Red Quinoa Pilaf with Carrots, Spring Onions, and Pine Nuts. Tomatero Farms Lacinto Kale with caramelized onions. I had an idea with the kale to cut the kale stems and caramelize them with the onions. I always like roasted brassicas, and this turned out similar and quite delicious.

Saturday Night Dinner March 4, 2011

I’ve covered Julia Child’s Salmon with Aromatic Vegetables before, this time we used Steelhead Trout from Avedano’s Holly Park Market instead of Salmon. Hard to find Wild caught Salmon these days, Steelhead is our second choice, along with Arctic Char. Another good use for those hard to finish bottles of Dry Vermouth, by the way.

Fish with Aromatic Vegetables

Method: Pre-heat an oven to 300 F. Finely chop a combination of equal parts onion, celery, and carrot. Heat a Saute pan, add butter and vegetables. Saute until the vegetables are tender. Add dried or fresh tarragon and thyme. Deglaze pan with a generous amount of Dry Vermouth. Butter a roasting pan approximately the size of your fish fillet. Place the fillet skin side down in the pan, salt, pepper, and some cubes of butter. Pour vegetables on top of fish. Add more dry vermouth to come up half way up the side of the fillet. Cover with buttered parchment paper or lid and place in oven. Bake until fillets are just cooked through. Remove fillets from liquid to warm plate. Pour liquid into sauce pan and reduce until syrupy. Optionally, mount the sauce with butter. Pour over filets and serve.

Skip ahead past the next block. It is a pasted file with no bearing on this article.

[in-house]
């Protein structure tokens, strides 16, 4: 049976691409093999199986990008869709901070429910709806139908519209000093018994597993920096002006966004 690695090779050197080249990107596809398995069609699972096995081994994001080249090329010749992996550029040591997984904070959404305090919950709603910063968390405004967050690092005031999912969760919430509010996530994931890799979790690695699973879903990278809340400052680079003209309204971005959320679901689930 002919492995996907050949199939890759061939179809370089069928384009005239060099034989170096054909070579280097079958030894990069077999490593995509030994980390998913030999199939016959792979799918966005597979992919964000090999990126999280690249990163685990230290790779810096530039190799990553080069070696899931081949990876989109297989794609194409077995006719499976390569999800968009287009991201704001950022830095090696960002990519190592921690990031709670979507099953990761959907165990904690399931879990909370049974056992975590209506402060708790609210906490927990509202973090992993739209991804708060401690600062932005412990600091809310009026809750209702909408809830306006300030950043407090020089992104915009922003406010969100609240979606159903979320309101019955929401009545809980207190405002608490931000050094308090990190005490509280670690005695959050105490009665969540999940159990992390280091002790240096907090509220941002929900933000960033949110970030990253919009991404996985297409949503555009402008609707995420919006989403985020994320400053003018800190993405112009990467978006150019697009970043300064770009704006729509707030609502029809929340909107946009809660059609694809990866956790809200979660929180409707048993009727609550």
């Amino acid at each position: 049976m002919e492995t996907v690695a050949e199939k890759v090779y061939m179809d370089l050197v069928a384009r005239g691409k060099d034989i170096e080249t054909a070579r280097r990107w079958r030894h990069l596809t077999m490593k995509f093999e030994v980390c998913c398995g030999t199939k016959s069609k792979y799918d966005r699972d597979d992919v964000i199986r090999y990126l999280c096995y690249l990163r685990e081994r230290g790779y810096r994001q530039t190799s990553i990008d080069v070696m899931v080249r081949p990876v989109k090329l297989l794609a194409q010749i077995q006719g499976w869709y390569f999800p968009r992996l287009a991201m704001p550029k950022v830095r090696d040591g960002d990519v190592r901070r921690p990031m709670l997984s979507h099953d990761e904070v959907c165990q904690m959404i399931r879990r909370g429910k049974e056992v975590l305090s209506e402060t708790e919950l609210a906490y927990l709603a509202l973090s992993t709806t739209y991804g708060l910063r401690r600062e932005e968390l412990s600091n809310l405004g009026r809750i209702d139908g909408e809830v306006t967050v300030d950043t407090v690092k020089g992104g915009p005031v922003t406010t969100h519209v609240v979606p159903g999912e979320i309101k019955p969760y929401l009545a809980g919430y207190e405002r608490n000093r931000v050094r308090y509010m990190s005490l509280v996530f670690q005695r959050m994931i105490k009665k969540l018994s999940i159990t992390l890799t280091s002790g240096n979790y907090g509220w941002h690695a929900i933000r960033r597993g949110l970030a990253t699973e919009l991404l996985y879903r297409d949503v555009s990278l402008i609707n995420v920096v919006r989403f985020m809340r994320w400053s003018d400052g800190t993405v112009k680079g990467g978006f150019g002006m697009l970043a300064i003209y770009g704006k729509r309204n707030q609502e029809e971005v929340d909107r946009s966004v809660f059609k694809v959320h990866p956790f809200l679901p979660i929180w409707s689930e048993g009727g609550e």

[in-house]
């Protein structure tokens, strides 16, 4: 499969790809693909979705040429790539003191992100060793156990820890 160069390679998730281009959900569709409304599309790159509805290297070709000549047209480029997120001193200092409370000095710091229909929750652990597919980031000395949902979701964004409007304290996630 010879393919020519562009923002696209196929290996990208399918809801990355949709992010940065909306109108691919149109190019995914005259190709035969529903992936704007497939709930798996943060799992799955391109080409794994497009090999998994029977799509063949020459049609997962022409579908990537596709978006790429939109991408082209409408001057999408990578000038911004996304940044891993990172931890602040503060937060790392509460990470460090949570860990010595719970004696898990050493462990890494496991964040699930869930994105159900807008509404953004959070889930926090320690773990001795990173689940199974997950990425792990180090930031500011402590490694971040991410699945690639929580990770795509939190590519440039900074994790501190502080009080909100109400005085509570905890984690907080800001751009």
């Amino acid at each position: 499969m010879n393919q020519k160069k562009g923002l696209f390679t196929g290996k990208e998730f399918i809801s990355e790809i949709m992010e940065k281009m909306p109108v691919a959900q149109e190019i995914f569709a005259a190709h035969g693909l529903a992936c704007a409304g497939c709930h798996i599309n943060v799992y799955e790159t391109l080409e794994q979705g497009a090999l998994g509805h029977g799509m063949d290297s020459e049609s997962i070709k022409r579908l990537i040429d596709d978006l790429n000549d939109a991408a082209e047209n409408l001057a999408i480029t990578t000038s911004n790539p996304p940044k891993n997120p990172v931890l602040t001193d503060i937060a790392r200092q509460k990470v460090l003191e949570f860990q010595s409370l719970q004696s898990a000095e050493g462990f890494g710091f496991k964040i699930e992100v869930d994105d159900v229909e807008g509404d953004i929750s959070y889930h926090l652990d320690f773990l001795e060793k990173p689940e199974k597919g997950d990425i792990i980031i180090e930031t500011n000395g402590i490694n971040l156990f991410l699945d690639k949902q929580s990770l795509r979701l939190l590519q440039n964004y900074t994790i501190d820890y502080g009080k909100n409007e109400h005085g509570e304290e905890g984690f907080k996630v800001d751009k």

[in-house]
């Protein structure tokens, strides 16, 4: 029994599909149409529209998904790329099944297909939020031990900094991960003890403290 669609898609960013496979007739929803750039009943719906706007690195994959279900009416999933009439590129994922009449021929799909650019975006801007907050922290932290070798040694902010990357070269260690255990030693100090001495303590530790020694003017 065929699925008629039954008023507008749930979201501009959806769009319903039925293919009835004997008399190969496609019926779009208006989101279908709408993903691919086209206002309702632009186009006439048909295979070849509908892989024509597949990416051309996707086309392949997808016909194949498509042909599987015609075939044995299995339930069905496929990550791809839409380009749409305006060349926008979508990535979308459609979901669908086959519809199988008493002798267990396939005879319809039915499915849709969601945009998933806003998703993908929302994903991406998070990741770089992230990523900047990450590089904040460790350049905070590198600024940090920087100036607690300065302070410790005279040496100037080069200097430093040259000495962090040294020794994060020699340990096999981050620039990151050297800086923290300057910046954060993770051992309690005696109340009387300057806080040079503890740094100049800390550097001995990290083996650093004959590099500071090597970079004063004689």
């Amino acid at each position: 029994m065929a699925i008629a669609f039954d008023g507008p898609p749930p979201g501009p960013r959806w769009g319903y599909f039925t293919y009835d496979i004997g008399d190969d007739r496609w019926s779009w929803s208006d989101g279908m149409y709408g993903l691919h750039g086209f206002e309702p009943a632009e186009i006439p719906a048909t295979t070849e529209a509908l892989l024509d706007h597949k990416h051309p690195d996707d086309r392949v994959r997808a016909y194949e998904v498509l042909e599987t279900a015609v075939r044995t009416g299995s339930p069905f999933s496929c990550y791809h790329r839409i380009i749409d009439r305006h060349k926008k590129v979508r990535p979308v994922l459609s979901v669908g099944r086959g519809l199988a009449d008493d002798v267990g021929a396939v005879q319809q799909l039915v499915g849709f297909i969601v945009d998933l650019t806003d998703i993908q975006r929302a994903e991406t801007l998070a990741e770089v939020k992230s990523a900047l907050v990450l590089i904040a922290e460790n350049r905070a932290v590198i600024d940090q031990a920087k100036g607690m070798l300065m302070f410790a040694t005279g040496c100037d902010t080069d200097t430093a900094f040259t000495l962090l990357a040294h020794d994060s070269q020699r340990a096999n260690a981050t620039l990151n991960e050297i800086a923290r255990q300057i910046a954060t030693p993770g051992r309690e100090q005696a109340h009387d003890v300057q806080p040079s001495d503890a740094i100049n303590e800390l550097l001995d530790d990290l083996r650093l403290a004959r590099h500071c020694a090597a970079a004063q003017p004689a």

To be honest, I think this would be an awesome sous vide preparation.

More interesting, though were the side dishes, generally riffs on flavors I associate with Southern Italy.

Pan roasted Cauliflower braised in cx stock with red chile, garlic, herbs, anchovy paste, olives, and sherry vinegar.

METHOD: Cut up a head of Cauliflower into “florets”, heat a saute pan. Add some olive oil and then Cauliflower. Let “pan roast” over high heat until you get some nice color. Add minced garlic, crushed red chile, fine chopped herbs, an anchovy filet, and some chopped Green Olives. Give a shake or two. Pour in some chicken (or vegetable) stock and cook until the Cauliflower is tender. Finish with a splash of sherry vinegar to brighten the flavors.

I’ve been rediscovering Cauliflower lately and enjoying the flavors. This was one of the more interesting preparations I’ve done recently.

Israeli Cous Co us with pine nuts, raisins, lemon zest, herbs, and cinnamon broth.

METHOD: Heat a pint or so of chicken stock until warm with a cinnamon stick. Heat a deep saute pan. Add some olive oil and a cup of israeli cous cous. Add some pine nuts, raisins, and sliced green onions. Saute briefly, then add chicken stock by the cupful. continue to add stock as it is absorbed until the cous cous is tender and cooked through. Finish with herbs and the Zest of one lemon.

I really like Israeli Cous Cous, you often cook it rather like risotto. A bit more fun than the pilaf-like preparations for regular Cous Cous.

Both of these side dishes could be described as “profoundly unfashionable” in flavor and style, nearly Medieval with their emphasis on strong flavors, herbs, and spiced. I really liked them in combination with the milder fish preparation.

Serve with a nice, light red wine, like this Sonoma Coast Pinot Noir from Wild Hog Vineyards.